Rockaway Beach, Queens: Wikis

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Rockaway Beach (Queens, New York)
ZIP Code 11693
Population (2000)
Density
11,157
Demographics White
Black
Hispanic
Asian
Other
59.2%
29.3%
14.5%
2.0%
5.9%
Median income $37,248
Source: U.S. Census, Record Information Services
Rockaway Beach, NY

Rockaway Beach is a neighborhood on the Rockaway Peninsula in the New York City borough of Queens. It is located on the South Shore of Long Island. The neighborhood is bounded by Arverne to the east and Rockaway Park to the west. It is named for Rockaway Beach, which is the largest urban beach in the United States, stretching for miles along the Rockaway Peninsula facing the Atlantic Ocean.[1] The beach is run and operated by the New York City Department of Parks and Recreation. Rockaway Beach was once known as the "Irish Riviera" because of the large Irish American population in the area.[2] As of the United States Census, 2000, 25.4% of residents in ZIP code 11693 identified themselves as having Irish ancestry.[3] As of January 1, 2007, the community's total population has reached to over 19,000 people making it the third most populated neighborhood on the peninsula.[4][5]

Contents

Early history

What is now Rockaway Beach used to be made up of two different villages, Holland and Hammels. In 1857, Michael P. Holland had purchased land and named the area after himself. Soon after, Louis Hammel, an immigrant from Germany bought a tract of land just east of Holland. In 1878 he decided to give portions of his land to the New York, Woodhaven and Rockaway Railroad in order to build a railroad station for the peninsula. The area around it became collectively known as "Hammels". In 1897 it merged with Holland and became known as the Village of Rockaway Beach. One year later, it was incorporated into the City of Greater New York and became part of the newly formed borough of Queens. However, the neighborhood, along with the eastern communities of Arverne and Far Rockaway tried to secede from the city several times. In 1915 and 1917, a bill approving the secession passed in the legislature but was vetoed by the mayor at the time, John Purroy Mitchel.[6]

In the early 1900s, the newly built railroad station opened up the community and the rest of the peninsula to a broad range of the population. The rich and wealthy no longer had a monopoly on the peninsula as various amusement parks, stores, and resort hotels attracted people from all over the city to spend the day or a whole summer there. Much of the area was developed by James S. Remsen and William Wainwright. In this era, it became known as "New York's Playground". Rockaway's famous amusement park, Rockaways' Playland, was built in 1901 and quickly became a major attraction for people around the region. The park was grandiose for its time. One of its most popular attractions, the Atom Smasher roller coaster, would be featured in the beginning of This is Cinerama, a pre-IMAX type movie, in 1952.[7] An Olympic-size pool, and a million dollar midway also were built within the amusement park. It would serve the community for over eighty years.[8]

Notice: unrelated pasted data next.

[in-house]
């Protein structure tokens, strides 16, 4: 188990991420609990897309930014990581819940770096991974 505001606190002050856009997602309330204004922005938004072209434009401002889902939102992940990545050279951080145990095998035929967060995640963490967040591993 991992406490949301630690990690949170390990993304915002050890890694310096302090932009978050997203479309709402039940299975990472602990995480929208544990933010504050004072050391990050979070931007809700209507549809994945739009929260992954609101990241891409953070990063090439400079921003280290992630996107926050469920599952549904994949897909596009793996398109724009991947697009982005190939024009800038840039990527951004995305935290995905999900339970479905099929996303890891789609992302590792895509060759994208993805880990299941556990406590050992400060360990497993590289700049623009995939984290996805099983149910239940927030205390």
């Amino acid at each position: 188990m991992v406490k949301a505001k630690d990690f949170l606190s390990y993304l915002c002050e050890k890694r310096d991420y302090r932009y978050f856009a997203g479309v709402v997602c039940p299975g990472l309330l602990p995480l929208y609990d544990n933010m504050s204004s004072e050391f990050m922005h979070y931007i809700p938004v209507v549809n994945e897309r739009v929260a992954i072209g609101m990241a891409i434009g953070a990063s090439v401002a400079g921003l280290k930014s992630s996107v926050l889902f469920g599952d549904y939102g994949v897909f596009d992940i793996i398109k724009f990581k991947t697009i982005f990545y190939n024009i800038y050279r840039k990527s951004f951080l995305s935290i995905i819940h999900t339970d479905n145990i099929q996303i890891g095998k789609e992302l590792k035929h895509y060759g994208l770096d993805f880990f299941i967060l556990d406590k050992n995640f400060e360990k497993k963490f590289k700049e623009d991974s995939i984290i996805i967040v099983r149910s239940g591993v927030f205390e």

1930s-1960s

In the 1930s, Robert Moses came to power as New York City's Parks Commissioner and his extensive road and transportation projects were both a benefit and disaster for the neighborhood. During his time as commissioner, Moses had ordered the construction of the Marine Parkway-Gil Hodges Memorial Bridge and the Cross Bay Veterans Memorial Bridge. The bridges were completed in 1937 and 1939 respectively. The Marine Parkway Bridge was built further west on the peninsula between Jacob Riis Park and Breezy Point linking the isolated communities to Brooklyn. The Cross Bay Bridge landed in the middle of the neighborhood of Rockaway Beach.[9]

The new bridge made the community the peninsula's gateway to Queens as it provided the only direct car access to the borough. The construction of the two bridges started to transform the neighborhood and the rest of the peninsula into a more year-round residential area or commuter town as people had a more convenient way to travel to and from work. The completion of the elevated subway line, improvements to the beach and boardwalk also brought an increase to Rockaway's permanent residents.

Although the bridges were intended to improve the Rockaways, Moses' other projects both directly and indirectly hurt the community. One such failed project was the planned construction of the Shore Front Parkway in the 1950s and 1960s. Wanting to connect Staten Island to the Hamptons, Moses focused on making a highway through the Rockaway Peninsula. His idea was to connect the Marine Parkway Bridge with that of the Atlantic Beach Bridge which connected the Rockaway Peninsula to Nassau County. The plan would also provide an extension midway through to include the Cross Bay Bridge. Many feared that a such an extensive project would do more harm to the peninsula than good and pointed to the community displacement that had happened in the South Bronx because of Moses' roadway construction [10]